A Russian — and North American — World Cup, an unlikely Gitmo friendship, and a cautionary new take on 'The Handmaid's Tale'

The 2018 men's soccer World Cup opens in Russia, without the US team. But the US wins an even bigger World Cup prize — co-hosting the 2026 tournament with Mexico and Canada. Also, a surprising friendship blossoms between a tortured detainee and a guard at the Guantanamo Bay detention camp. And Pakistani author and feminist critic Bina Shah looks not very far into the future of her region and sees a frightening world of too few women.

US President Donald Trump sits next to North Korea's leader Kim Jong-un with the flags of both countries behind them.
June 12, 2018

Trump-Kim summit a breakthrough? New ruling on asylum, DJ Michael Brun

A breakthrough with North Korea ... or is it? Also, the US will no longer consider claims of domestic abuse or gang violence as grounds for asylum. And, a Haitian DJ is on the road hosting summer block parties.  

US President Donald Trump is seated at a table along side members of his delegation in Singapore.
June 11, 2018

Trump-Kim summit, Canadians reeling and fighting forced marriage with a spoon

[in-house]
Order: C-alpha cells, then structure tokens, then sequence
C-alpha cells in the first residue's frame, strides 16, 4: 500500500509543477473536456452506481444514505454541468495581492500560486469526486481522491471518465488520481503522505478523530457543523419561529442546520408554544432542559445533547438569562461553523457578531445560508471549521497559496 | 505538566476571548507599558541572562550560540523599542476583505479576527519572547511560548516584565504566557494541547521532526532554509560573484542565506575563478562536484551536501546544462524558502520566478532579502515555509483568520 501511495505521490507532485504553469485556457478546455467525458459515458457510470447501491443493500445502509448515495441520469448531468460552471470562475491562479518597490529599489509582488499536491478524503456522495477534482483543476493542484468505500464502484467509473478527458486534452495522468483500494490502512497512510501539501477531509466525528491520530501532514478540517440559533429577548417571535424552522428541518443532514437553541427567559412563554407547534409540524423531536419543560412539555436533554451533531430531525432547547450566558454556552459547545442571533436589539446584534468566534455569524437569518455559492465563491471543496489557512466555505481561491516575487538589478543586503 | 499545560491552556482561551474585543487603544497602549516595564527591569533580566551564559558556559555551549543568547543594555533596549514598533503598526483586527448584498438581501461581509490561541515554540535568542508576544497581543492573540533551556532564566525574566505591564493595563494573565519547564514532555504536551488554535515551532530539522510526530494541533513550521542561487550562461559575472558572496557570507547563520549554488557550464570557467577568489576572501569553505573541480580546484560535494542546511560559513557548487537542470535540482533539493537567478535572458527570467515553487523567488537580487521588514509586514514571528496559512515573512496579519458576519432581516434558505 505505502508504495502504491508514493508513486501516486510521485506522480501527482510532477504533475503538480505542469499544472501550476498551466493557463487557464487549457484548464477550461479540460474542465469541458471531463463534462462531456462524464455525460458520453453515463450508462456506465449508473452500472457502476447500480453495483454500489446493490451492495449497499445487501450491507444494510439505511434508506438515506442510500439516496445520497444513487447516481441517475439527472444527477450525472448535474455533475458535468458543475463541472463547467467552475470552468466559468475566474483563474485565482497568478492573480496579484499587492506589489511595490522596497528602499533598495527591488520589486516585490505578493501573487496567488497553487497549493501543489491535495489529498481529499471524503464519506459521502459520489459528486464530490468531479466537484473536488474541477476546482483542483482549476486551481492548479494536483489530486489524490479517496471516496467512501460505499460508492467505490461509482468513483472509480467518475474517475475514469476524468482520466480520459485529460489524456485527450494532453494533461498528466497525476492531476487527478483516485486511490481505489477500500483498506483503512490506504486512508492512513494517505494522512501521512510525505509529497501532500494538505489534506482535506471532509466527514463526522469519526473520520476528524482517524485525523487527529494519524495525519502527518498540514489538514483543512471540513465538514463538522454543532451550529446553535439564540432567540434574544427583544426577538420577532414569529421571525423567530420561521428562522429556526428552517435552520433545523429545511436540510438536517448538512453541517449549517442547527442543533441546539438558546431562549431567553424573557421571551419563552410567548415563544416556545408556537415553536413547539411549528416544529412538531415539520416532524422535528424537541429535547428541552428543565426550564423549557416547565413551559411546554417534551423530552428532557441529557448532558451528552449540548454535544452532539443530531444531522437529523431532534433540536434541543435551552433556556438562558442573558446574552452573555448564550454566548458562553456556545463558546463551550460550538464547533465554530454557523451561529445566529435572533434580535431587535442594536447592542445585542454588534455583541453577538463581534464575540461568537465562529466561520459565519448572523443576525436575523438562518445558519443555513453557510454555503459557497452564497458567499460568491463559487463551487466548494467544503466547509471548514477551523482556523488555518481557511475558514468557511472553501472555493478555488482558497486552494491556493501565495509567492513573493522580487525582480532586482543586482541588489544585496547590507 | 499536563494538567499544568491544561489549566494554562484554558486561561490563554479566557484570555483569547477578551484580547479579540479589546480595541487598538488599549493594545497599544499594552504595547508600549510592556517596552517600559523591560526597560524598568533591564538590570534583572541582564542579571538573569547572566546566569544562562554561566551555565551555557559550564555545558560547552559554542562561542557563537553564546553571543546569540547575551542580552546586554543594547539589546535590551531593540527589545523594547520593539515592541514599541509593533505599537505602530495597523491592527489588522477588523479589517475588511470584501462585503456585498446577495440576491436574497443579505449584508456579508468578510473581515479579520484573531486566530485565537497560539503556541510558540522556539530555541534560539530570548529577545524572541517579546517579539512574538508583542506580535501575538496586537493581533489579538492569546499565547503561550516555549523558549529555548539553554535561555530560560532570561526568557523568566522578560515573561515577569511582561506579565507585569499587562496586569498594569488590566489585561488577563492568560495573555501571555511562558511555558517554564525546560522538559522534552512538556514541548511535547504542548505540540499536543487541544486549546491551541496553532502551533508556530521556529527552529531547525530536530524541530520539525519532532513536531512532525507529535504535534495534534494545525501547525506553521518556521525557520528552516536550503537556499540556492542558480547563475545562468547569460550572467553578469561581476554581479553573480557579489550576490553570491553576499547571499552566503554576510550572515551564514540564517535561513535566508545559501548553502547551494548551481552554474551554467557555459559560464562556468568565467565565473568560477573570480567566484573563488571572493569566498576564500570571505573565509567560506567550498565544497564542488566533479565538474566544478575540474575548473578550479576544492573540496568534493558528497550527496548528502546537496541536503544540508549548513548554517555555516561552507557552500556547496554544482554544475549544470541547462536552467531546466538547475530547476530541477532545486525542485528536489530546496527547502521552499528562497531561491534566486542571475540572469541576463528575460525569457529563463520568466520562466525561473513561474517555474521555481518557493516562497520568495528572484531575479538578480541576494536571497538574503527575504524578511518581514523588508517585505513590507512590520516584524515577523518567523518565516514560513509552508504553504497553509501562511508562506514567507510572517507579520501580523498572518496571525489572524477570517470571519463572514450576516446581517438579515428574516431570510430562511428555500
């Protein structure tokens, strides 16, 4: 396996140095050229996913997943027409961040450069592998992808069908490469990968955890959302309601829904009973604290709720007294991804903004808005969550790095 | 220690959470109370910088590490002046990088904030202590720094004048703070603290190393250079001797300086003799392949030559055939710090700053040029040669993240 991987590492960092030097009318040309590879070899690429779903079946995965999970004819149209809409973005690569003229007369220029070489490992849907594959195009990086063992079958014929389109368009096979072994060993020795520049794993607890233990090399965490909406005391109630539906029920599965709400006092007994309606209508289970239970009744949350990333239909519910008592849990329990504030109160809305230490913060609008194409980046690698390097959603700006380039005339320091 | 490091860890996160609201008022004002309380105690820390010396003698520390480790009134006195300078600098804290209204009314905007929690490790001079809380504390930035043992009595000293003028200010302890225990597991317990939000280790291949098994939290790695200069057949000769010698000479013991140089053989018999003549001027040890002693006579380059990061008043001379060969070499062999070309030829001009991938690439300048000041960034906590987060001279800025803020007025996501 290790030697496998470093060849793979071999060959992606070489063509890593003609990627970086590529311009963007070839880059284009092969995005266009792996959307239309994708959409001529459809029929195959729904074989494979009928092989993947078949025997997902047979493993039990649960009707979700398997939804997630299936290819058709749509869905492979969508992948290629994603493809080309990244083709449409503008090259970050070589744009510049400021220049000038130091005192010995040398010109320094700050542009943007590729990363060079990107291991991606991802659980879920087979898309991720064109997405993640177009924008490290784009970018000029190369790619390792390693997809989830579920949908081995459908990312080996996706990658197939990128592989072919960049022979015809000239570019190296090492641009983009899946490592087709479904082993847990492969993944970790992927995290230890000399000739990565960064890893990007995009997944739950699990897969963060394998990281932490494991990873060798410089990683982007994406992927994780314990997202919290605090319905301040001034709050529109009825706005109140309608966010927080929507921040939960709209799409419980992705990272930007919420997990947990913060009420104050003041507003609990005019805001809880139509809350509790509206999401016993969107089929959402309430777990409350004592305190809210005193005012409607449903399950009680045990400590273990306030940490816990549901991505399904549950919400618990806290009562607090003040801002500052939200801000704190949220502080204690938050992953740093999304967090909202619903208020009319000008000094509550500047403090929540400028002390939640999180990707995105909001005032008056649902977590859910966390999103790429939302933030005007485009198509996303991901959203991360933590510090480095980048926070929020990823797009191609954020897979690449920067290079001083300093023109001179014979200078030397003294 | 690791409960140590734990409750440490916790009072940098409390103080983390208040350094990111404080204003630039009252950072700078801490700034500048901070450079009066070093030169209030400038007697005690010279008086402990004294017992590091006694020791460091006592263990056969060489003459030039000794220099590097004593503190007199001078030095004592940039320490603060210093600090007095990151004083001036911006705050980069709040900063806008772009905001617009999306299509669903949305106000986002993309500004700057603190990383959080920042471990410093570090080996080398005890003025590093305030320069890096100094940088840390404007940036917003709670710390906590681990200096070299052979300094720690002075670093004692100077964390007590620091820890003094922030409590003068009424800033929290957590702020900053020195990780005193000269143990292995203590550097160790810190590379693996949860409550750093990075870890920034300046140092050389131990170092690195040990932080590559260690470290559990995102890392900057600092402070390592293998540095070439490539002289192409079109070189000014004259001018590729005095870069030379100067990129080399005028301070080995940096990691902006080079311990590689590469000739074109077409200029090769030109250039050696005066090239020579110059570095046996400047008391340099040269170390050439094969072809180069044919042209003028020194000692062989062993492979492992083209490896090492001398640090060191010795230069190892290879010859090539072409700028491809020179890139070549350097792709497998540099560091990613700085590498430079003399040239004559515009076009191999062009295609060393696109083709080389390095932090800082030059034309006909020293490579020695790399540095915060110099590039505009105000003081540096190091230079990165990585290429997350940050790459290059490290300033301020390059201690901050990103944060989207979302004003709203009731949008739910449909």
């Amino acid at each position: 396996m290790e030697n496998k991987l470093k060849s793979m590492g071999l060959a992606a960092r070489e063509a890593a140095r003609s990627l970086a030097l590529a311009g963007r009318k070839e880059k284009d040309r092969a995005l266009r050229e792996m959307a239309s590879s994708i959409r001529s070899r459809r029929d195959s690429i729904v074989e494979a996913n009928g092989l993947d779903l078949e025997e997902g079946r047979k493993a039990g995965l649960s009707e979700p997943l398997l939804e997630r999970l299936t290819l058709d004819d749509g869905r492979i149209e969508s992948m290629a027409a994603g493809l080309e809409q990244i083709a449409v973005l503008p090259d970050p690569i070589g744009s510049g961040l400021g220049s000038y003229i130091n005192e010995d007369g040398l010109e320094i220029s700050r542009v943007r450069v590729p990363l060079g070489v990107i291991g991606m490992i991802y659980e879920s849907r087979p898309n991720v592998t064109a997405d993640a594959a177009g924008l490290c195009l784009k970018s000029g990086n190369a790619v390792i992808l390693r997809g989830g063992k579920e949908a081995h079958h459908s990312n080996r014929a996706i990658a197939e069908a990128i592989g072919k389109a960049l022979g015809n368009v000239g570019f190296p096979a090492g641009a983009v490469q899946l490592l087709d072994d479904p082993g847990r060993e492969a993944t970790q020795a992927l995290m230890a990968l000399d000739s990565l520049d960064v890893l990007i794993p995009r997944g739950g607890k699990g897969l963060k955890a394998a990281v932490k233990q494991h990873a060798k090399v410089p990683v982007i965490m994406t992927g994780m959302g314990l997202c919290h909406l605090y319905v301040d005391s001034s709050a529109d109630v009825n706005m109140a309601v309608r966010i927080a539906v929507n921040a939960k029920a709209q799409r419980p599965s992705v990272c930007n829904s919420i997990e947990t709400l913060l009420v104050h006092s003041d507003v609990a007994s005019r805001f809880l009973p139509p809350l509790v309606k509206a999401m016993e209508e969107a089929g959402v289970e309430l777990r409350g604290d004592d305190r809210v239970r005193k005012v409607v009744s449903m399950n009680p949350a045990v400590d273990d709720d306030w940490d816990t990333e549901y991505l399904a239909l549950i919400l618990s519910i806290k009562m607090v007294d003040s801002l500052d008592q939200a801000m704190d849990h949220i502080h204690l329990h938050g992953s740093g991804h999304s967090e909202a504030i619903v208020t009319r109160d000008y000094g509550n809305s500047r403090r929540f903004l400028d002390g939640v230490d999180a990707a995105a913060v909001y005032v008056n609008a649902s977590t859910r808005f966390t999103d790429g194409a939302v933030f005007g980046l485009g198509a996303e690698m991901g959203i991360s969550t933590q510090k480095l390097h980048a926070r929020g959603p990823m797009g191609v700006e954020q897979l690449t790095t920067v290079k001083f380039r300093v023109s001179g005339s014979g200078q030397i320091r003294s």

President Donald Trump and North Korean leader Kim Jong-un are meeting in Singapore. We get the view from South Korea and also examine what Kim wants out of any deal. Meanwhile, many Canadians are “shocked and reeling” after Trump’s latest comments about the country and Prime Minister Justin Trudeau. Also, we hear about an effort to fight forced marriage by encouraging women and girls to put a spoon in their underwear as they pass through security at airports.

US President Donald Trump is seen left with his hands out reaching toward Canada's Prime Minister Justin Trudeau on the right of the frame.
June 08, 2018

America alienates its allies, remembering Anthony Bourdain and Ramadan in Jerusalem

We remember Anthony Bourdain with a journalist in Vietnam who worked closely with Bourdain on episode there. Also, residents in Singapore prepare for next week's planned summit between Trump and Kim Jong-un. One big concern in the city is how it will impact people's commutes. Plus, a new take on the Talking Heads album "Remain in Light."

A worker in blue jeans, stands on a ladder and puts up an advertisement for the Trump-Kim burger.
June 07, 2018

Covering the Trump-Kim summit, curbs on asylum, banning plastic bags

The global battle against plastic waste and pollution. Also, new limits on asylum applications could impact women seeking refuge from domestic violence. And, a singer inspired by the #MeToo movement and the sexism she's encountered since becoming a mom.


The World in Words

How the Basque language has survived

This week on the podcast we talk about Basque. How did this language survive the military dictatorship of Francisco Franco when speaking and writing and reading were illegal? With more than six dialects, how did Basque develop a language standard? And how has this minority language thrived and even grown in the years since Francisco Franco’s dictatorship ended?